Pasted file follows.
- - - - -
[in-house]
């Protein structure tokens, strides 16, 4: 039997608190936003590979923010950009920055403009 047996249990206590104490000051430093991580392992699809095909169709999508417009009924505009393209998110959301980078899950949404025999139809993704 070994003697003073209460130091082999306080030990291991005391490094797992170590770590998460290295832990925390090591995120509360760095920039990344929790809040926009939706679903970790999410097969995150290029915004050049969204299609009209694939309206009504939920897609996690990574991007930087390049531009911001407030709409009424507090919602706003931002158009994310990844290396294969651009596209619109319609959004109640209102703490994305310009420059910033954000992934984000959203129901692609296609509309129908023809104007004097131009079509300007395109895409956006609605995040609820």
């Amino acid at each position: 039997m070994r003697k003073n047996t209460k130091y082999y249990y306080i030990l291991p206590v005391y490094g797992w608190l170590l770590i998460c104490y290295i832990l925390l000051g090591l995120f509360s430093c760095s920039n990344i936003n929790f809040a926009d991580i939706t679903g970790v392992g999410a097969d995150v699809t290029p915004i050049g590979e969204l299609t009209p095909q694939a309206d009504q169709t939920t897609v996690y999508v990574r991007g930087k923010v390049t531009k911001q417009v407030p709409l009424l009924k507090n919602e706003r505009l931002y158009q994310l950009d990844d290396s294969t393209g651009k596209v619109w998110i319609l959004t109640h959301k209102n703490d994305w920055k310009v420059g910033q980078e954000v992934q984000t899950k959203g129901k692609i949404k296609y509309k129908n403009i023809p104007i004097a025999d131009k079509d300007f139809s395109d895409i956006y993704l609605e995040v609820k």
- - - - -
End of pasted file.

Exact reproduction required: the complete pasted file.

[in-house]
């Protein structure tokens, strides 16, 4: 039997608190936003590979923010950009920055403009 047996249990206590104490000051430093991580392992699809095909169709999508417009009924505009393209998110959301980078899950949404025999139809993704 070994003697003073209460130091082999306080030990291991005391490094797992170590770590998460290295832990925390090591995120509360760095920039990344929790809040926009939706679903970790999410097969995150290029915004050049969204299609009209694939309206009504939920897609996690990574991007930087390049531009911001407030709409009424507090919602706003931002158009994310990844290396294969651009596209619109319609959004109640209102703490994305310009420059910033954000992934984000959203129901692609296609509309129908023809104007004097131009079509300007395109895409956006609605995040609820």
């Amino acid at each position: 039997m070994r003697k003073n047996t209460k130091y082999y249990y306080i030990l291991p206590v005391y490094g797992w608190l170590l770590i998460c104490y290295i832990l925390l000051g090591l995120f509360s430093c760095s920039n990344i936003n929790f809040a926009d991580i939706t679903g970790v392992g999410a097969d995150v699809t290029p915004i050049g590979e969204l299609t009209p095909q694939a309206d009504q169709t939920t897609v996690y999508v990574r991007g930087k923010v390049t531009k911001q417009v407030p709409l009424l009924k507090n919602e706003r505009l931002y158009q994310l950009d990844d290396s294969t393209g651009k596209v619109w998110i319609l959004t109640h959301k209102n703490d994305w920055k310009v420059g910033q980078e954000v992934q984000t899950k959203g129901k692609i949404k296609y509309k129908n403009i023809p104007i004097a025999d131009k079509d300007f139809s395109d895409i956006y993704l609605e995040v609820k």